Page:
Getting the Source
It is much easier to debug your application or to work out where a problem lies if you don't treat the external code you are working with as a black box which you never look inside. The first thing you should do when an exception you don't understand is thrown from an open source library is jump to the class and line number and take a look to figure out what the code was doing there. Otherwise you're missing out on much of the benefit of using open source code.
With this in mind, we'd always recommend that if you are working with Spring Security (or any other open source code, for that matter) that you have the source available in your IDE as you work. Often the easiest way to do this is to use the source jars which are uploaded to the Maven central repository, but you can also check out the source directly from the Spring Framework subversion server. This is convenient if you want to build the project yourself, build and run the samples and so on.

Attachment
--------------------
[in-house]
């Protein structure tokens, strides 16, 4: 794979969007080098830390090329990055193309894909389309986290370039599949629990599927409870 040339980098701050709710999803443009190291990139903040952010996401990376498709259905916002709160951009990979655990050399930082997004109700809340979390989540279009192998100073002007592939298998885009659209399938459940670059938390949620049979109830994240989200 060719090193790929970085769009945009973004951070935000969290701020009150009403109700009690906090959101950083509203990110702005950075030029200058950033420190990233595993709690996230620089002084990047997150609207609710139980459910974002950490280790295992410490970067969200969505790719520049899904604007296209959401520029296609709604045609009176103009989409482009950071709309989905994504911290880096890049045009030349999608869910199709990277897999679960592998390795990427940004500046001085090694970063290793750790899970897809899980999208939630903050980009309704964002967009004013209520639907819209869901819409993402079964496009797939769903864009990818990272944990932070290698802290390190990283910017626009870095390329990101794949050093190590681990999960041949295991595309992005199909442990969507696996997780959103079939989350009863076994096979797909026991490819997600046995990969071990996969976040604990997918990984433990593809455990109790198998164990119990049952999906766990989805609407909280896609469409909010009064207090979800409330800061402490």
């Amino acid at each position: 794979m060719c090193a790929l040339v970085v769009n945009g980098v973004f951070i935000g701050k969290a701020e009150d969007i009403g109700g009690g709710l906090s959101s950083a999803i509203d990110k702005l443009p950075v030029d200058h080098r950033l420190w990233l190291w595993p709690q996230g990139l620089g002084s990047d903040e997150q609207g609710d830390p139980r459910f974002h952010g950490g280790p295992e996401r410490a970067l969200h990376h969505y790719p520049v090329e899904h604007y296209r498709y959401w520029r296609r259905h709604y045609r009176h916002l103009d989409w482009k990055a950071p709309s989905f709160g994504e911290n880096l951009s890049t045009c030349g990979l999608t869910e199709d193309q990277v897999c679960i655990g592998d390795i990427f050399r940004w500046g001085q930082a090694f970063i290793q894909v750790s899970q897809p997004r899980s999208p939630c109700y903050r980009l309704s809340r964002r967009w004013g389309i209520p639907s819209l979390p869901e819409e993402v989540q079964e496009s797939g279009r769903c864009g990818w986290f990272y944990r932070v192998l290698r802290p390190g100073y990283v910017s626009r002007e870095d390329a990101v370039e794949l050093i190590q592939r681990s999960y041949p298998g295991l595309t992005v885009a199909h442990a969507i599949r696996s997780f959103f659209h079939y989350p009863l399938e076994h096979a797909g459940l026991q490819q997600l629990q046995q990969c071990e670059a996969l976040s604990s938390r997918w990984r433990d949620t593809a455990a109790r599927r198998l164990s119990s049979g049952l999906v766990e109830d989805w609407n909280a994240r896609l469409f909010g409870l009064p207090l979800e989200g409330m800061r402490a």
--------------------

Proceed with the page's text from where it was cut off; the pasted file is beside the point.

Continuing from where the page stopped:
Spring Security now uses git for version control and is hosted on Github. From the command line, you can use the command
git clone git://github.com/SpringSource/spring-security.gitTo obtain a copy of the source repository.